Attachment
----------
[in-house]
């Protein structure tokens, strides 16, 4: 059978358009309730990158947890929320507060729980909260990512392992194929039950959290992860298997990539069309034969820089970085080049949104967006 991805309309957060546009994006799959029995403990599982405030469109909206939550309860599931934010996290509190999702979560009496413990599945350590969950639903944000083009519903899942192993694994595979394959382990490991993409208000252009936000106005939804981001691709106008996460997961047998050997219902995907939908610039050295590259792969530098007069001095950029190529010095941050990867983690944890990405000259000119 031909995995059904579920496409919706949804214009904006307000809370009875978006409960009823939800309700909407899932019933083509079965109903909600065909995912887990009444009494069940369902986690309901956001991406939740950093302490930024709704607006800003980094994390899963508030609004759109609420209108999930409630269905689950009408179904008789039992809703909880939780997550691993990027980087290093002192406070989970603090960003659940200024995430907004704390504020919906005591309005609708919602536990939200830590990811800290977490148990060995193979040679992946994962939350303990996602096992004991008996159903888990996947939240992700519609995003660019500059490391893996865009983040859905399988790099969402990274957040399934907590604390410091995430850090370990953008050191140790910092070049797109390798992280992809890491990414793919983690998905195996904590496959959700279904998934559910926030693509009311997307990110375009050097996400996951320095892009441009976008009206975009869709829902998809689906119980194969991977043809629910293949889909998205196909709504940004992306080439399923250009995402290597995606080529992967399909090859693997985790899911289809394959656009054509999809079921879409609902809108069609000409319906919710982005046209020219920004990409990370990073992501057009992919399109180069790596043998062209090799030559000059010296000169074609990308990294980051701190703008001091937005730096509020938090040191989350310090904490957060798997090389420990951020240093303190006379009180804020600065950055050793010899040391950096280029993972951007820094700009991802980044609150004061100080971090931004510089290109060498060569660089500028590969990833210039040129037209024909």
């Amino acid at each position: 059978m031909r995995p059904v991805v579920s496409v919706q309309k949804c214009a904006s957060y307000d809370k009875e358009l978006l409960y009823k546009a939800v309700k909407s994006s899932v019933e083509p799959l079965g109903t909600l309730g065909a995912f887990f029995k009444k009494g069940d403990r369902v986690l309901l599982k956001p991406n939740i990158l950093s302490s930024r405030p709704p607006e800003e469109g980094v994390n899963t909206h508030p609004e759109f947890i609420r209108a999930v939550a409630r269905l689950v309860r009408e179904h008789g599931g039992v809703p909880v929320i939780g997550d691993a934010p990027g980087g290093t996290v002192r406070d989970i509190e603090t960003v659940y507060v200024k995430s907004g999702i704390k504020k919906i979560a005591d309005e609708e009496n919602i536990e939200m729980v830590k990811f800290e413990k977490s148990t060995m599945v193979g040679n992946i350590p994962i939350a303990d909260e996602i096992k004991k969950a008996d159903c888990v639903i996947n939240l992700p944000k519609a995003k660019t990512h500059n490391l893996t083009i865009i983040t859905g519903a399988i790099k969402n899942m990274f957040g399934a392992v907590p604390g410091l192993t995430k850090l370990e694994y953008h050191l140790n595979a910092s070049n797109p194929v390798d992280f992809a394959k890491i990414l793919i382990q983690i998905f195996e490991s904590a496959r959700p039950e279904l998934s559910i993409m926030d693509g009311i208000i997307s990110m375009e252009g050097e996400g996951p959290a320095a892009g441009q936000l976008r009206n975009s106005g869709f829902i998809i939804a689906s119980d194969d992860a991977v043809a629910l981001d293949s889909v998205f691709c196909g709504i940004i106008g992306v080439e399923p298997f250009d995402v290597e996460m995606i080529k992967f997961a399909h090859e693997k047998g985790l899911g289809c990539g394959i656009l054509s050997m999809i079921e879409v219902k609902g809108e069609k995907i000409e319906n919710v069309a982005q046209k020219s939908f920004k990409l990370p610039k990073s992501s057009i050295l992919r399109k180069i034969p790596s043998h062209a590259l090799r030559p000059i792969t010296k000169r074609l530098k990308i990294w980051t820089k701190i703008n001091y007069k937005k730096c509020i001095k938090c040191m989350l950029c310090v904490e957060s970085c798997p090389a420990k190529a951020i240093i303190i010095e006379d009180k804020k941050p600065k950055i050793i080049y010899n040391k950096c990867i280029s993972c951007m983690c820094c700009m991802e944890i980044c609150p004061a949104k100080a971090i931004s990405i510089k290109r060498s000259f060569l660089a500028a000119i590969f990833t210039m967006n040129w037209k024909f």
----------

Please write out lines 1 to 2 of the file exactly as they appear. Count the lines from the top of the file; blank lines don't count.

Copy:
[in-house]
């Protein structure tokens, strides 16, 4: 059978358009309730990158947890929320507060729980909260990512392992194929039950959290992860298997990539069309034969820089970085080049949104967006 991805309309957060546009994006799959029995403990599982405030469109909206939550309860599931934010996290509190999702979560009496413990599945350590969950639903944000083009519903899942192993694994595979394959382990490991993409208000252009936000106005939804981001691709106008996460997961047998050997219902995907939908610039050295590259792969530098007069001095950029190529010095941050990867983690944890990405000259000119 031909995995059904579920496409919706949804214009904006307000809370009875978006409960009823939800309700909407899932019933083509079965109903909600065909995912887990009444009494069940369902986690309901956001991406939740950093302490930024709704607006800003980094994390899963508030609004759109609420209108999930409630269905689950009408179904008789039992809703909880939780997550691993990027980087290093002192406070989970603090960003659940200024995430907004704390504020919906005591309005609708919602536990939200830590990811800290977490148990060995193979040679992946994962939350303990996602096992004991008996159903888990996947939240992700519609995003660019500059490391893996865009983040859905399988790099969402990274957040399934907590604390410091995430850090370990953008050191140790910092070049797109390798992280992809890491990414793919983690998905195996904590496959959700279904998934559910926030693509009311997307990110375009050097996400996951320095892009441009976008009206975009869709829902998809689906119980194969991977043809629910293949889909998205196909709504940004992306080439399923250009995402290597995606080529992967399909090859693997985790899911289809394959656009054509999809079921879409609902809108069609000409319906919710982005046209020219920004990409990370990073992501057009992919399109180069790596043998062209090799030559000059010296000169074609990308990294980051701190703008001091937005730096509020938090040191989350310090904490957060798997090389420990951020240093303190006379009180804020600065950055050793010899040391950096280029993972951007820094700009991802980044609150004061100080971090931004510089290109060498060569660089500028590969990833210039040129037209024909």